JOURNAL ARTICLE

Pelvic exenteration in the elderly patient

C M Matthews, M Morris, T W Burke, D M Gershenson, J T Wharton, F N Rutledge
Obstetrics and Gynecology 1992, 79 (5 ( Pt 1)): 773-7
1565364
Advanced age is frequently considered a contraindication to radical exenterative surgery. We reviewed the outcomes of 63 patients age 65 years or older who underwent pelvic exenteration between 1960-1991 at The University of Texas M. D. Anderson Cancer Center. Sixty-three percent had preexisting medical illnesses. Major or potentially life-threatening complications were noted in 38% of the patients. An additional 38% experienced minor complications. Sixty percent experienced one or more infectious complications, including pyelonephritis, wound infection, sepsis, and flap necrosis. When both major and minor complications were considered, infectious morbidity was the single largest category. Although they are not life-threatening, nonspecific infectious morbidity and transient confusion were the most frequent individual complications, occurring in 26 and 24% of patients, respectively. Twenty-four percent of the patients experienced no complications. Thirty-four percent of the postoperative survivors suffered late major morbidity. Operative mortality was 11%; multisystem failure was the most frequent cause of death. After a mean follow-up of 4 years, 22 patients were alive with no clinical evidence of disease. Twenty-one patients died of recurrent disease, with a median time to recurrence of 9.6 months. The 5-year survival rate for the group was 46%. In comparison, 363 patients younger than age 65 who underwent exenteration during the same period experienced an operative mortality rate of 8.5% and a 5-year survival rate of 45%, neither of which were significantly different from the rates found for the older group (P = .51 and .52, respectively).(ABSTRACT TRUNCATED AT 250 WORDS)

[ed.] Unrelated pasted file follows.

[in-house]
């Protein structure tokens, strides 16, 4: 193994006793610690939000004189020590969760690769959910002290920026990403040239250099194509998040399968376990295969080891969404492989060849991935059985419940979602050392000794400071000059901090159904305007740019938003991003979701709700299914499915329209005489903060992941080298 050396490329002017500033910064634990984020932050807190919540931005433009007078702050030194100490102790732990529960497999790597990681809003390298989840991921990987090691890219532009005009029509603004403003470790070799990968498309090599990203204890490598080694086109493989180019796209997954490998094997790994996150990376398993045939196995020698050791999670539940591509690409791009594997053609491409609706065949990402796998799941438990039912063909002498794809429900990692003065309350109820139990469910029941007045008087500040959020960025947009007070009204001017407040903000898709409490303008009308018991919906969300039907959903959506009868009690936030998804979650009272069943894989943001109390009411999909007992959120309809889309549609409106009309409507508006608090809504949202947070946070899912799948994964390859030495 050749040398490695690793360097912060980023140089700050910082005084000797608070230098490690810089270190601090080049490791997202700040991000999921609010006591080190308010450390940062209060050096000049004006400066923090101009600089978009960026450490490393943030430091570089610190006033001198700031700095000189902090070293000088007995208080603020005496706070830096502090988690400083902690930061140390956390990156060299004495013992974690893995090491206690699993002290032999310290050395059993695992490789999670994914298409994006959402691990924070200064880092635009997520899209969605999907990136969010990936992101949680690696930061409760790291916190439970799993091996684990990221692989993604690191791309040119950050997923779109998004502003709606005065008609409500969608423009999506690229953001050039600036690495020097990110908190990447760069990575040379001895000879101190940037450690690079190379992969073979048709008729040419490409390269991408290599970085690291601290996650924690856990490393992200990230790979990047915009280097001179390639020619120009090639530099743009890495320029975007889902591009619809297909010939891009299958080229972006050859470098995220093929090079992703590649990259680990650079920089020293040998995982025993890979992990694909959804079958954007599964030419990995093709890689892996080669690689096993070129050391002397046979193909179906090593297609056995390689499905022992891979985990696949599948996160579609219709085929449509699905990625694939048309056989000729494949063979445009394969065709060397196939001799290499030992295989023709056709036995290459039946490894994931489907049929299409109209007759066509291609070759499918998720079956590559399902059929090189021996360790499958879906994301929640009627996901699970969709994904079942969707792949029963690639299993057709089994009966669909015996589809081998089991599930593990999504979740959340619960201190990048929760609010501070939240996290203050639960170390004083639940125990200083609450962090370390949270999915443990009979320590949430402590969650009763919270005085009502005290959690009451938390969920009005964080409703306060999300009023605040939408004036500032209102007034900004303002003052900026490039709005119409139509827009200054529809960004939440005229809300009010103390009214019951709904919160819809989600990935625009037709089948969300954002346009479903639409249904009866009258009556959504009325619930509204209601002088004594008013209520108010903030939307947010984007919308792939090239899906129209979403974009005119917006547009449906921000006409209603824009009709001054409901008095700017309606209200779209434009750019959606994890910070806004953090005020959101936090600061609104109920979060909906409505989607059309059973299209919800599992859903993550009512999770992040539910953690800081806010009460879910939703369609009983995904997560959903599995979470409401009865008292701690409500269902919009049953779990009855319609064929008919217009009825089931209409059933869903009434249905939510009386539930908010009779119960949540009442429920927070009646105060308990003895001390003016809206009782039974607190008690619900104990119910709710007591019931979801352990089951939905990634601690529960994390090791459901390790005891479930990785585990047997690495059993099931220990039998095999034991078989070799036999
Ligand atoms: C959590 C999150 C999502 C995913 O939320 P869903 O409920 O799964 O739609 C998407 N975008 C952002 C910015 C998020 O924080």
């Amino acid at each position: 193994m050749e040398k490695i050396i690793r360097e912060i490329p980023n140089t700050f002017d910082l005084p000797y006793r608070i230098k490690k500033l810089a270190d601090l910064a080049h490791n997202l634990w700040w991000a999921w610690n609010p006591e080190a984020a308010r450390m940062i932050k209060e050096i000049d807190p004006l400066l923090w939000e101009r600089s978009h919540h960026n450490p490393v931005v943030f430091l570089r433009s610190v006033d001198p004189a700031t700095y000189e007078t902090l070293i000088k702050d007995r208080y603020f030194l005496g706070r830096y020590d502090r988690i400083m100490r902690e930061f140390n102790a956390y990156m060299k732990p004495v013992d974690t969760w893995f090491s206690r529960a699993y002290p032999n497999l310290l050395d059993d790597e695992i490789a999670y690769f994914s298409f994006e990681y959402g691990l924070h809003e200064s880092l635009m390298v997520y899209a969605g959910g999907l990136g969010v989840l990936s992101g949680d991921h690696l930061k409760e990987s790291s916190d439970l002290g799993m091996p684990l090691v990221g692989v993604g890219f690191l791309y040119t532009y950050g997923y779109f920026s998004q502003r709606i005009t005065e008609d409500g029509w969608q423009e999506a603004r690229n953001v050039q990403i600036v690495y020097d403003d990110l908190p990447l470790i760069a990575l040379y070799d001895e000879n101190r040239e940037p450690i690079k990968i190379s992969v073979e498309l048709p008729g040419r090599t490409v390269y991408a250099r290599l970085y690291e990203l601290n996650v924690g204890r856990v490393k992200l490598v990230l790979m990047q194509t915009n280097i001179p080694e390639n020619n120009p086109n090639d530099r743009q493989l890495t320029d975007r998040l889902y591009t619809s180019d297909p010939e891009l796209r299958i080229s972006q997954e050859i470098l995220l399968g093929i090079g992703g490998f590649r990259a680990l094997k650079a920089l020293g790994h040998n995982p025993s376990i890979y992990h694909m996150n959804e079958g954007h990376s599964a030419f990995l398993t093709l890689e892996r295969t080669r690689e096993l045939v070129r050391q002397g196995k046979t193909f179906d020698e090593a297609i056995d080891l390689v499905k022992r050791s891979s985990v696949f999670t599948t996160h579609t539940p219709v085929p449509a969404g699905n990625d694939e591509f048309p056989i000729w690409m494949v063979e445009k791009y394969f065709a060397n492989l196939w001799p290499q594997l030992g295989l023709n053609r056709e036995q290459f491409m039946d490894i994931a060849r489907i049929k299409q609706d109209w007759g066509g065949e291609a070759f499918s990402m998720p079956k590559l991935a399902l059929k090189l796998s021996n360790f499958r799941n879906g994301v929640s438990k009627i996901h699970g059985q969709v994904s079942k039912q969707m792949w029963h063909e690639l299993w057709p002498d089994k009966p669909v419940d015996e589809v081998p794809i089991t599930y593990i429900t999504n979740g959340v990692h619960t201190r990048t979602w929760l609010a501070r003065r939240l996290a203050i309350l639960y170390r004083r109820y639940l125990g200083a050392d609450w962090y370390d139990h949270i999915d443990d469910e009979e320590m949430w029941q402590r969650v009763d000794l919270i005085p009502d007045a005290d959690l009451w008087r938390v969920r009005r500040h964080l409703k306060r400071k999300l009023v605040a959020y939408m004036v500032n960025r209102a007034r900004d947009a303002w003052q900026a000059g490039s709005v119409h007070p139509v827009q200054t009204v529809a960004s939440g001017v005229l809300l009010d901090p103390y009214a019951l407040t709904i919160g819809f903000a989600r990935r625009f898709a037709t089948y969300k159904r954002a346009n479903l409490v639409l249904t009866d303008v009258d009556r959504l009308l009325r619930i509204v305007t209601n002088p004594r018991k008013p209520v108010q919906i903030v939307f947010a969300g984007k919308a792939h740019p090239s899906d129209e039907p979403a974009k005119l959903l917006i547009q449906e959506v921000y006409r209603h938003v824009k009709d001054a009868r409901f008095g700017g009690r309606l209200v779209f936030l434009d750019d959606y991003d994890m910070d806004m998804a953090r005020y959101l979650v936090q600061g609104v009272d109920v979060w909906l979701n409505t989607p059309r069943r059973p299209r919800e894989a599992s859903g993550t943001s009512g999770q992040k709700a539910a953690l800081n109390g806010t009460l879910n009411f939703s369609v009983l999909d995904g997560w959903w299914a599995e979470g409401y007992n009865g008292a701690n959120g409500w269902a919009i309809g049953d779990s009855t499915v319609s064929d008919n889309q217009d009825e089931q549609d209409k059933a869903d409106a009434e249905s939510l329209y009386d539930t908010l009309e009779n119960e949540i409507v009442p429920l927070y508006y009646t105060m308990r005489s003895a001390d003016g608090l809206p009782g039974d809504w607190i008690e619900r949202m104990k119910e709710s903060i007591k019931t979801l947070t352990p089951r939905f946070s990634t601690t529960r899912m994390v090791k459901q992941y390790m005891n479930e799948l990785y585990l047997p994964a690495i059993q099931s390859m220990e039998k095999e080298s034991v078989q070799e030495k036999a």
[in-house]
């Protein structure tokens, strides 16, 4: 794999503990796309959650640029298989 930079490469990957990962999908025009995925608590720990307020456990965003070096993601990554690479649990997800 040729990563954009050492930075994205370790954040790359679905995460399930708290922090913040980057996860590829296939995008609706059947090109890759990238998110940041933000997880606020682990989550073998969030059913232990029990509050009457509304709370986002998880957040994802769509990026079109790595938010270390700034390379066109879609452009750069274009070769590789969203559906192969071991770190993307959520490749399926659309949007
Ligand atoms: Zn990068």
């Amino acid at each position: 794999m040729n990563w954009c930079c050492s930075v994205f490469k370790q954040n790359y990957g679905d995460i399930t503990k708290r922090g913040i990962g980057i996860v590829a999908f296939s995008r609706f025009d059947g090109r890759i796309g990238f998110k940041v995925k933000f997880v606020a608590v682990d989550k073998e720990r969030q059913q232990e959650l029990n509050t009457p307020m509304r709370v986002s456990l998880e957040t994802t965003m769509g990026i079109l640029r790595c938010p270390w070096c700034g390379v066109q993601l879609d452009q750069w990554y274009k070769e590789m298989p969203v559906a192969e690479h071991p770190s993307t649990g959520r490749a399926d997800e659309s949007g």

Full Text Links

Find Full Text Links for this Article

Discussion

You are not logged in. Sign Up or Log In to join the discussion.

Related Papers

Remove bar
Read by QxMD icon Read
1565364
×

Save your favorite articles in one place with a free QxMD account.

×

Search Tips

Use Boolean operators: AND/OR

diabetic AND foot
diabetes OR diabetic

Exclude a word using the 'minus' sign

Virchow -triad

Use Parentheses

water AND (cup OR glass)

Add an asterisk (*) at end of a word to include word stems

Neuro* will search for Neurology, Neuroscientist, Neurological, and so on

Use quotes to search for an exact phrase

"primary prevention of cancer"
(heart or cardiac or cardio*) AND arrest -"American Heart Association"

We want to hear from doctors like you!

Take a second to answer a survey question.